The hunt for MH370 resumes – but it may have been found already
Re: “Hunt for missing MH370 set to resume with $90m bounty”, Opinion/Features, January 4.
The Indian Ocean is over 70 million square kilometres in size. The MH370’s range could cover about one third of that – still a vast area. Meanwhile a minuscule 120,000 sq km has so far been searched.
So why would anyone feel confident they could find the missing jetliner, or indeed resume the search without first receiving cash up front? The odds of success make the new “no find, no fee” hunt simply economically unviable.
Two of my previous letters very clearly identify how MH370 could be found – and perhaps even has been found already (“Internet of Things holds key to mystery of MH370” and “IoT could find MH370 crash site right now”, September 16 and 21, 2016). The technology to unlock this mystery already exists, and my description of how this could be done is both accurate and realistic.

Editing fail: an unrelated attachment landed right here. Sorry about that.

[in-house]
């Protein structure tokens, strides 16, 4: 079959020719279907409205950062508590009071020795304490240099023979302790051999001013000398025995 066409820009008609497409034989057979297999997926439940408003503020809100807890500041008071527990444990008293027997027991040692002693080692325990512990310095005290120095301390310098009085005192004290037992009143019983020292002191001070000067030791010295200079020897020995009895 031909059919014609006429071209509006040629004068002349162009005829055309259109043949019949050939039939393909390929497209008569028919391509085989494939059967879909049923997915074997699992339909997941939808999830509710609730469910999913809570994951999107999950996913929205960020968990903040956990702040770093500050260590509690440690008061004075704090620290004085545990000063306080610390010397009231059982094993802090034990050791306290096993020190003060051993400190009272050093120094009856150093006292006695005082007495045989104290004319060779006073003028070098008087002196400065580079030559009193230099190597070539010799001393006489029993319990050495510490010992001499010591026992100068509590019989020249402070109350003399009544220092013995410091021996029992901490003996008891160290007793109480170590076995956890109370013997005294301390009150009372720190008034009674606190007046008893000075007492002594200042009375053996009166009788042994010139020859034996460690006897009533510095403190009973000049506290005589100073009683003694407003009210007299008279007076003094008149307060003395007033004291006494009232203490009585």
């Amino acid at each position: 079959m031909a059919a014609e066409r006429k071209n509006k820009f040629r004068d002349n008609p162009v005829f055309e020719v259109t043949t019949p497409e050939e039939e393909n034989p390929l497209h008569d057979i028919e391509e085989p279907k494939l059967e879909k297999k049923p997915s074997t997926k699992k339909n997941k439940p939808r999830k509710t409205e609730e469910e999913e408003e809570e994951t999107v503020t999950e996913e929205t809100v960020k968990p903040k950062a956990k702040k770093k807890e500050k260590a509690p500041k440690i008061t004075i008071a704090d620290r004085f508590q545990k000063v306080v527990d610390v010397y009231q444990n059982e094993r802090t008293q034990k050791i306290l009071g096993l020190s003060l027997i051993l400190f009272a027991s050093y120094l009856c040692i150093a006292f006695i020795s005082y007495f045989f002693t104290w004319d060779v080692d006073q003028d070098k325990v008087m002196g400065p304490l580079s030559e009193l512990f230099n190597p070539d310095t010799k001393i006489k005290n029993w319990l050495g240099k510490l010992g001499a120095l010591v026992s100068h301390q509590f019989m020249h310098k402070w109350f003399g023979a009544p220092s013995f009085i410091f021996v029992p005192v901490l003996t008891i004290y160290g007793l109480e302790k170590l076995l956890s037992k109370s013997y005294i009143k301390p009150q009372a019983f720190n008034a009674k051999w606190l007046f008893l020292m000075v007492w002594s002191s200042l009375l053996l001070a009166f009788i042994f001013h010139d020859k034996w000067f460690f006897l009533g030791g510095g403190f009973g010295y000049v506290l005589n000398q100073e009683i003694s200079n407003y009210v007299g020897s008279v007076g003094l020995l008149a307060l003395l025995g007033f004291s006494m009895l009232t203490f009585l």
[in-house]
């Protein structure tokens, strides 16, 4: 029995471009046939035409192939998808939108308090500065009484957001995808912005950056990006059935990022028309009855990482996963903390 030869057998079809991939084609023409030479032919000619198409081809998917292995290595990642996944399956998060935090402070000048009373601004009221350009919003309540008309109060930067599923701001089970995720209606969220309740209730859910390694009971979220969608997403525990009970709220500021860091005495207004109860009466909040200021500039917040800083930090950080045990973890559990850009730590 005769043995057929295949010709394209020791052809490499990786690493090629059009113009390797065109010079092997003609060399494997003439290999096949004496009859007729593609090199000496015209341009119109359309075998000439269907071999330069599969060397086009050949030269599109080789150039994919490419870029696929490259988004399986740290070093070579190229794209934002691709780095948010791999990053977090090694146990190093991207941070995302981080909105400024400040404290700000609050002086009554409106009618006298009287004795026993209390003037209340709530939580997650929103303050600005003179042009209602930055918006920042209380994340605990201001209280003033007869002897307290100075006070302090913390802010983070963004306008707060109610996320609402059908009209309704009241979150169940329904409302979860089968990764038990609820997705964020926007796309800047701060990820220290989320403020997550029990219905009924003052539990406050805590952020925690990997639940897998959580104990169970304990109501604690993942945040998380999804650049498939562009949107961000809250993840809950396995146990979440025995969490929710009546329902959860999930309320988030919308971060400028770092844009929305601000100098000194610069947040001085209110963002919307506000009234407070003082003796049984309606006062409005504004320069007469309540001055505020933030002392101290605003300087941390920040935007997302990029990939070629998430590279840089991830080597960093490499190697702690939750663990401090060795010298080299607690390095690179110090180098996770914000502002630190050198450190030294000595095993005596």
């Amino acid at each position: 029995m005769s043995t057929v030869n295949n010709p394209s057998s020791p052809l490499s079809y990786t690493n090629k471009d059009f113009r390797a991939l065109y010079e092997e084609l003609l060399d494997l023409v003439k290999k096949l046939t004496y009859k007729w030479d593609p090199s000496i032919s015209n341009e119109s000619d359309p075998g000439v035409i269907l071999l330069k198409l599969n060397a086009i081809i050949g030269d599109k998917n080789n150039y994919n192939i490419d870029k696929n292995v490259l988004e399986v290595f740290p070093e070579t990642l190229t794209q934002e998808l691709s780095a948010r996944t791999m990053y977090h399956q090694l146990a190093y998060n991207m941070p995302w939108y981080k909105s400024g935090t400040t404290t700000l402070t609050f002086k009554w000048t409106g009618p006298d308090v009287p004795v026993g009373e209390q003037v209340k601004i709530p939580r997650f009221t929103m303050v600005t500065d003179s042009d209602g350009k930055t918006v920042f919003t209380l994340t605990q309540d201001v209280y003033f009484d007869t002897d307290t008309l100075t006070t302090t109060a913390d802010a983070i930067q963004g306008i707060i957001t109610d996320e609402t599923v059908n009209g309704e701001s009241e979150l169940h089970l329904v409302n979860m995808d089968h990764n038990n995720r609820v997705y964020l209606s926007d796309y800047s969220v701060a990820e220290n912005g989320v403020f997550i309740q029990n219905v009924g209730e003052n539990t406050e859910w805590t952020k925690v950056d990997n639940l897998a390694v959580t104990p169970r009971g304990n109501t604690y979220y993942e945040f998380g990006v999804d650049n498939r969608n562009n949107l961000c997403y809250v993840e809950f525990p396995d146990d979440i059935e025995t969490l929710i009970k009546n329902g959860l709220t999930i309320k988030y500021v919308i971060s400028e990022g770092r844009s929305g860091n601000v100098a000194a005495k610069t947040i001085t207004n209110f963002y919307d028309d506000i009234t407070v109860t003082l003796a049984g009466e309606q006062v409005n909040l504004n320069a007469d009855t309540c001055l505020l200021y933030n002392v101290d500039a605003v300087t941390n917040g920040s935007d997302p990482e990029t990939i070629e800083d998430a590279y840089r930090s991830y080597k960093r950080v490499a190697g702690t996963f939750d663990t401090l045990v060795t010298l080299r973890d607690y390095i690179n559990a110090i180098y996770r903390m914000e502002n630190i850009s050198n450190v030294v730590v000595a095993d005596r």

Have the Ocean Infinity surveyors, the Malaysian Department of Transport and the Australian Transportation Safety Board contacted Graham Phillip Bloy of IoT trailblazer RF Controls llc and asked whether he has ANY idea where MH370 dwells? Is there a “third hand” that is in fact already in possession of the co-ordinates for MH370? Scepticism over the $90 million bounty is perhaps warranted here. Ther may be more than meets the eye with this latest search effort.